11/30/2015: The data is from a discussion on InsideHigherEd, here:
… How realistic are these goals? Penn proves informative. Even with its prestige and an arsenal of cash, progress has been steady but relatively slow — at least compared to the Mizzou timeline. Between 2011 and 2013, the percentage of new hires who were underrepresented minorities grew from 9 to 14 percent. But the total percentage of underrepresented minorities on the faculty jumped just 1 percent, to 7 percent, from 2010-13. Minority professors over all increased from 13 percent in 2013 to 16 percent in 2014.
Part of the problem is that black students are underrepresented in a majority of Ph.D. programs and among Ph.D. holders. While black people make up 14 percent of the U.S. population, they’ve earned roughly 6 percent of the research doctorates awarded to U.S. citizens and permanent residents each year since 2003, according to the National Science Foundation and other federal agencies’ Survey of Earned Doctorates. While blacks hold a relatively high proportion of education doctorates, earning about 13 percent of such degrees awarded in 2013, they’re underrepresented in other fields. According to 2013 data, the most recent available, they earned 6 percent of life sciences doctorates, 3 percent of physical sciences doctorates and 5 percent of engineering doctorates. In the social sciences, blacks earned 7 percent of doctorates. It was 5 percent in history and about 4 percent in the humanities. In business, it was 9 percent.
According to the survey, 2,167 black citizens or residents earned research doctorates in 2013. Compare that number to 130 — that’s how many full-time black faculty members Kevin Eagan, interim managing director at the Higher Education Research Center at the University of California at Los Angeles, says Mizzou alone would need to hire in the next two years to meet the 10 percent demand.
11/29/2015: Pushback begins against Black student demands & tactics
The NYT, here, on Amherst, Claremont-McKenna, Yale, etc:
… In the heat of the moment, the students drafted a list of demands for the administration. … They wanted students who had posted “Free Speech” and “All Lives Matter” posters to go through “extensive training for racial and cultural competency” and possibly discipline. They wanted the administration to apologize for “our institutional legacy of white supremacy,” among many other forms of discrimination, like “heterosexism, cis-sexism, xenophobia, anti-Semitism, ableism, mental health stigma and classism.”
… But just as there has been pushback at other colleges, the demands at Amherst were met not only with sympathy but also with skepticism and criticism that the students were asking for too much and trying to stifle free speech and intellectual dissent. Alumni took to the college’s website by the hundreds to complain that this generation was trying to sanitize history and impose a repressive orthodoxy on a place that should be a free market of ideas.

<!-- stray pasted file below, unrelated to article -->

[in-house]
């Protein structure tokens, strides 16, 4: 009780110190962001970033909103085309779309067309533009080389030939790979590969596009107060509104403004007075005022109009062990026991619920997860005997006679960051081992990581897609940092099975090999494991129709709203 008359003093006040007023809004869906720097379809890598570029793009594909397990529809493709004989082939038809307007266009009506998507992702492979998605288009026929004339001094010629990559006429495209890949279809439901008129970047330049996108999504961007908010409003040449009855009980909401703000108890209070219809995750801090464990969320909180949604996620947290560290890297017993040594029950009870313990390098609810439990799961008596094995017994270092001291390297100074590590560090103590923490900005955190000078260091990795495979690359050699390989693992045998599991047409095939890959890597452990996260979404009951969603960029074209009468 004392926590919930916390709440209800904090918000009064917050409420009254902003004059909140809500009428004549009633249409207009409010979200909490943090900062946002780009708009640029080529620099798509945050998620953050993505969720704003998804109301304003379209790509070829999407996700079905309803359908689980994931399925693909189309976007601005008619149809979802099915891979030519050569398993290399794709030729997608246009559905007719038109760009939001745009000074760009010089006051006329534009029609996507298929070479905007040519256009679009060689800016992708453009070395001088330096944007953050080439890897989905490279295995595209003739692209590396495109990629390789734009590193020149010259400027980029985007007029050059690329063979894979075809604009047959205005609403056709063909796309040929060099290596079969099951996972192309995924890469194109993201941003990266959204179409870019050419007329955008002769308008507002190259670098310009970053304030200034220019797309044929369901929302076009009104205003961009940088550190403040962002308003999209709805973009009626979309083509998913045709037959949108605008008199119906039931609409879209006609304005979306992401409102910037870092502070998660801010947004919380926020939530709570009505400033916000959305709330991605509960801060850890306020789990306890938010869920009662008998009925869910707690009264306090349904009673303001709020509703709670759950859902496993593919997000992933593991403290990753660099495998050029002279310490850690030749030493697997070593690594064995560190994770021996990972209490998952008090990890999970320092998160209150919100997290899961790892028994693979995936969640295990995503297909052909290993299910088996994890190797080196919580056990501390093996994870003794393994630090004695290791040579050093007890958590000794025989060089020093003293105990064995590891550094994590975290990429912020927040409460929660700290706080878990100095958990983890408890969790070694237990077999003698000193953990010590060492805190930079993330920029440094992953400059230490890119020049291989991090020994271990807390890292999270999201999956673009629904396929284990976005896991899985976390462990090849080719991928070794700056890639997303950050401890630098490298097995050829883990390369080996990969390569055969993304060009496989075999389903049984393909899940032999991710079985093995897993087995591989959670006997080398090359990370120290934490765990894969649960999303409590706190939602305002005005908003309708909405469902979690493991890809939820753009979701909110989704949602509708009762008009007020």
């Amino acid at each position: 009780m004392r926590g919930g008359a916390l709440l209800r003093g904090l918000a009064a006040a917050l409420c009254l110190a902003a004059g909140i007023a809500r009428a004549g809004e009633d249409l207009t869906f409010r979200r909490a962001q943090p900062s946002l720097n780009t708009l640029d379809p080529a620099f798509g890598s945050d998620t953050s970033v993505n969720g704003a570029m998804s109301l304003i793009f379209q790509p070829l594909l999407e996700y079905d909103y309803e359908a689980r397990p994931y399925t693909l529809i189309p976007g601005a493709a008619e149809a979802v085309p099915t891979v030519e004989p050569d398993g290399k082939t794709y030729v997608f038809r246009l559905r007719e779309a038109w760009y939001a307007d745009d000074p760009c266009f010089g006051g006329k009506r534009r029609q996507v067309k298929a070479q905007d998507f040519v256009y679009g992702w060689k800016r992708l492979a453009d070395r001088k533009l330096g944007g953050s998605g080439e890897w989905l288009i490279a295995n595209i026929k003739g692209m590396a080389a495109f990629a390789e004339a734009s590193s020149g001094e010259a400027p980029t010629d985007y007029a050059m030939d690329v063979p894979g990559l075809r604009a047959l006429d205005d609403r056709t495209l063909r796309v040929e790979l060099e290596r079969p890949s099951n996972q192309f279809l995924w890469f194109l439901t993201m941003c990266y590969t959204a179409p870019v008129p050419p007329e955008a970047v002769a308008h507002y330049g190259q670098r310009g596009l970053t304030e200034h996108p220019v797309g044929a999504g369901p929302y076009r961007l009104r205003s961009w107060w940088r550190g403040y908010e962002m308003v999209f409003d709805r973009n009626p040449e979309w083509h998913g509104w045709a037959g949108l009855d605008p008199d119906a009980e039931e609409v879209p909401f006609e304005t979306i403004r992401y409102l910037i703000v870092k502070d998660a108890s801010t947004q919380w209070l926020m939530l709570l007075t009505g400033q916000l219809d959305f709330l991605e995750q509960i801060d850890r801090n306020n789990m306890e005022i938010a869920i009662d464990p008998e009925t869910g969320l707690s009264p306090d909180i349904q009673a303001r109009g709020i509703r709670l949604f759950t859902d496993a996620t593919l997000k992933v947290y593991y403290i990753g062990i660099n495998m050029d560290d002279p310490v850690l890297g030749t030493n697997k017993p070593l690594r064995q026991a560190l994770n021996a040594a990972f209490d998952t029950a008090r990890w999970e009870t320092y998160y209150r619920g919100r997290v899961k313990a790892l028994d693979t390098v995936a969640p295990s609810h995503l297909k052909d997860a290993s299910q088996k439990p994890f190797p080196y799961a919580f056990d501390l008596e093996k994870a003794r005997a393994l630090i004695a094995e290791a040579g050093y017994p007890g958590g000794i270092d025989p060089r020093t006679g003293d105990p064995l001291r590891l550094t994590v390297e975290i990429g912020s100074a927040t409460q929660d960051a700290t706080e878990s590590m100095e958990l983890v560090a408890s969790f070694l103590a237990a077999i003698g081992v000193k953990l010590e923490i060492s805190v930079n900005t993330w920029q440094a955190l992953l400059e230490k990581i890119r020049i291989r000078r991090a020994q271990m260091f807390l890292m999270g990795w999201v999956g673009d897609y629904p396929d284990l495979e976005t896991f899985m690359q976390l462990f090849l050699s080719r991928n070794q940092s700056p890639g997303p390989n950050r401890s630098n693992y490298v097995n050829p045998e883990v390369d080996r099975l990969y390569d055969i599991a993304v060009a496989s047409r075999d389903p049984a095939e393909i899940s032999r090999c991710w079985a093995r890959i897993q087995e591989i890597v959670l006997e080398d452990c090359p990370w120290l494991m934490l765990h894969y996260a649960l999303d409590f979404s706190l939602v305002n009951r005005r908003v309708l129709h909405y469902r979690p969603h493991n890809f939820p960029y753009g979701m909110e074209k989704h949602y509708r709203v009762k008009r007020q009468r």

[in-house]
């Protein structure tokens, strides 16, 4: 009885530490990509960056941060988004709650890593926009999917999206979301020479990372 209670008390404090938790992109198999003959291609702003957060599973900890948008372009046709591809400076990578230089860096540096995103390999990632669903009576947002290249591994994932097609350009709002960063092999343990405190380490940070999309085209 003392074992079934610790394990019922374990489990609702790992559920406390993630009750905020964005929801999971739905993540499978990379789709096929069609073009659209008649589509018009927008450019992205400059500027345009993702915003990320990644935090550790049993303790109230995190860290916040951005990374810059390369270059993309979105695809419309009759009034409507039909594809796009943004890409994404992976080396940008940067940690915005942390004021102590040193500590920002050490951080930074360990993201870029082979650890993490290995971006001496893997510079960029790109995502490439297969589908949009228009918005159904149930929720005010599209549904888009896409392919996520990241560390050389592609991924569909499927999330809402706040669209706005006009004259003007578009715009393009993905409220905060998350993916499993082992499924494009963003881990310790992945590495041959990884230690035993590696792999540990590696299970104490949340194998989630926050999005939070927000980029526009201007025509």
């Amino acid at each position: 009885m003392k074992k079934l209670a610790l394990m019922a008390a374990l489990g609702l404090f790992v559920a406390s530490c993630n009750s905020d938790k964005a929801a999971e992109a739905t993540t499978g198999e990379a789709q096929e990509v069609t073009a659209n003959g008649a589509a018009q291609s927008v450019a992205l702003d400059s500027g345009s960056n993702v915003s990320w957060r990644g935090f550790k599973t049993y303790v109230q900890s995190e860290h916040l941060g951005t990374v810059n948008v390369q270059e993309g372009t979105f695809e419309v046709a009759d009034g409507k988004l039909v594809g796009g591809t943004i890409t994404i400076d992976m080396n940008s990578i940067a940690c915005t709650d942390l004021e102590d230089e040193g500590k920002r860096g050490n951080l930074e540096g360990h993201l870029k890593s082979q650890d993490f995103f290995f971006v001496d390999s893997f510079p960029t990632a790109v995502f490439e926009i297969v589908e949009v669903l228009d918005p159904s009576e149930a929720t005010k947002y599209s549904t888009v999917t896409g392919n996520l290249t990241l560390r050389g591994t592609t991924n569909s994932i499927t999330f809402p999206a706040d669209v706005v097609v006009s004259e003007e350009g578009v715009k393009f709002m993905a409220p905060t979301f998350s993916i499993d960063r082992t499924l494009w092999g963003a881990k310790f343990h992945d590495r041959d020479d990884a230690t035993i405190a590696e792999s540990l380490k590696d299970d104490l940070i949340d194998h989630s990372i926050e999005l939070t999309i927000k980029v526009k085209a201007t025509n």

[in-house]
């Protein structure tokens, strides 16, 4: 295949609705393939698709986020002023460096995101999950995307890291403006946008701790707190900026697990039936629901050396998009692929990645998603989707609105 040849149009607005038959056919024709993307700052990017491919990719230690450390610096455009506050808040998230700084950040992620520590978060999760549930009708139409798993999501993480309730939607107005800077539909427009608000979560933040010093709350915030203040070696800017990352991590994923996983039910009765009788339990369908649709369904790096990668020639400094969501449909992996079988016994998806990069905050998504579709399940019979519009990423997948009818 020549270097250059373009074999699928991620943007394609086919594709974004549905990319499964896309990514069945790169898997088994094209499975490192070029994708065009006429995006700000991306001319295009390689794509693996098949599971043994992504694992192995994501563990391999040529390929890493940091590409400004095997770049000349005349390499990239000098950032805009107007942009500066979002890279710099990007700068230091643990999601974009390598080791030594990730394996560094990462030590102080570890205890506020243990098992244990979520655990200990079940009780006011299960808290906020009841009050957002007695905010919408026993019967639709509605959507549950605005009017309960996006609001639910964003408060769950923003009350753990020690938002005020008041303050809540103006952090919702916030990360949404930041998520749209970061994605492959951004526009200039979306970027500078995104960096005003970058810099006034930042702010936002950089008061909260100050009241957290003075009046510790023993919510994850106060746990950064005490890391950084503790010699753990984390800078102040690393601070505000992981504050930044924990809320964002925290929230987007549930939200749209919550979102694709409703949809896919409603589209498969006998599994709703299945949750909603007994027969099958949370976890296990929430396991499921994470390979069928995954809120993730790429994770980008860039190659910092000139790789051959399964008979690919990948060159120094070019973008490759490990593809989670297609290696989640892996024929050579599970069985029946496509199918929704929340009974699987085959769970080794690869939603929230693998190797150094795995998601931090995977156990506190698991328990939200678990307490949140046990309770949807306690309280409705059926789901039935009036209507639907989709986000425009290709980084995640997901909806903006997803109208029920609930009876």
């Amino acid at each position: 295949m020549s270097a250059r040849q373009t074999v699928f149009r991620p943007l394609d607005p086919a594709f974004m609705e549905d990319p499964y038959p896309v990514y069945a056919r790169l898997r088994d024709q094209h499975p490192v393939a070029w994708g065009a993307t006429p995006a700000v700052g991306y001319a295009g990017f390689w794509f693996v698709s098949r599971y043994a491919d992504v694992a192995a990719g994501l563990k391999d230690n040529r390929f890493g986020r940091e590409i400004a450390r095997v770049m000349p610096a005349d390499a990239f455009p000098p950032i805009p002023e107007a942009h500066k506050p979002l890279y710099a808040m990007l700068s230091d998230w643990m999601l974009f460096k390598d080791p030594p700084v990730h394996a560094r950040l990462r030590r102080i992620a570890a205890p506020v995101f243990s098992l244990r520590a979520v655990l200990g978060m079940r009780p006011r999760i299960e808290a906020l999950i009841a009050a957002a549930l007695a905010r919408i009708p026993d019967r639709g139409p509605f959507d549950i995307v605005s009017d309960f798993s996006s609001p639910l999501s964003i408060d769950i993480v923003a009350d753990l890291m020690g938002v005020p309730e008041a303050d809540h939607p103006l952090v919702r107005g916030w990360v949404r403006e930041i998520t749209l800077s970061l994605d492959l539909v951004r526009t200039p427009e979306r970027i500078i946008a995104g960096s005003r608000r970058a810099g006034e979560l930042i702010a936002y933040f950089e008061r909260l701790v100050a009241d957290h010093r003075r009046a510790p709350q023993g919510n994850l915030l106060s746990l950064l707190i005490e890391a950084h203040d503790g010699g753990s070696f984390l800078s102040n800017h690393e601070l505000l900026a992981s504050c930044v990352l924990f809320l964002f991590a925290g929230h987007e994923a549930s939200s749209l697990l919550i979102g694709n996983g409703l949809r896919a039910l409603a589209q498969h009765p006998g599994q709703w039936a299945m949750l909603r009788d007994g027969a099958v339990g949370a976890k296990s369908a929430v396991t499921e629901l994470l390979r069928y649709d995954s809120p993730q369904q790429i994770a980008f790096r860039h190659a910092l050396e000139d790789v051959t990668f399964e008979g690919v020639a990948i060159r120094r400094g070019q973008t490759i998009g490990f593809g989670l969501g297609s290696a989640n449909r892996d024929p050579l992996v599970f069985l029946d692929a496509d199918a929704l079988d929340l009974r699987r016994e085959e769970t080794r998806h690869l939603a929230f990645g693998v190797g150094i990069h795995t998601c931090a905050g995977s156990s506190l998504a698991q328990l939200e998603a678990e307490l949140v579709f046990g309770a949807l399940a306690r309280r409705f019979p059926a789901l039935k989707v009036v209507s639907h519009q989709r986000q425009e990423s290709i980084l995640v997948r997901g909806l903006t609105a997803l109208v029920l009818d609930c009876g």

“Why is Amherst, an institution supportive of political freedoms, ultimately becoming a college full of restrictions?” Matthew R. Pewarski, a member of the class of 2008, asked on a password-protected alumni forum.
… At Yale, more than 800 students, faculty, alumni and others signed a letter to the president, criticizing student demands like firing a house master who questioned the policing of Halloween costumes and creating a censure process for hate speech. The letter said these would reinforce “intellectual conformity.”
“The point of the letter was to show administrators that there is organized support for open expression at Yale,” said Zach Young, a junior and the president of the William F. Buckley Jr. Program at Yale.
11/21/2015: UO Black Student Task Force releases list of demands for administration
… “Some of these requests will be easier to achieve than others, but I believe we can make good progress in the coming weeks and months on most, if not all, of those requests,” Schill said. …
Here is the complete list of demands:
- Change the names of all of the KKK-related buildings on campus.
- Create an African-American Opportunities program that is comparable, in scope and impact, to the Opportunities program for the Latino student population and community.
- Commit to creating a Funding Resource and Scholarship initiative that is designed exclusively to support and meet the unique needs of students that identify as Black/African American.
- Commit to having Ethnic Studies 101 as a graduation requirement.
- Commit to creating an Academic Residential Community (ARC) that will feature African-American history/Oregon Black Diaspora.
- Commit to hiring an African-American advisor/retention specialist as well as Black faculty across all academic disciplines, especially major UO departments such as Architecture, Business, Education, Math, and Science departments.
- Create a substantial endowment fund and support system to fund and open a Black Cultural Center.
- Commit to creating a Black Student Leadership Task Force.
- Commit to conducting seminars and workshops by bringing in a black faculty from a peer institution who specializes in Black history and contemporary black issues.
- Commit to creating a Student Advisory Board for The Office of Equity & Inclusion and Center for Multicultural Academic Excellence (CMAE).
- A commitment to immediate change of Fraternity & Sorority Life Baseline Standards for University recognition.
- Commit to immediately keeping and publishing data on efforts to increase Black student acceptance, retention, and safety.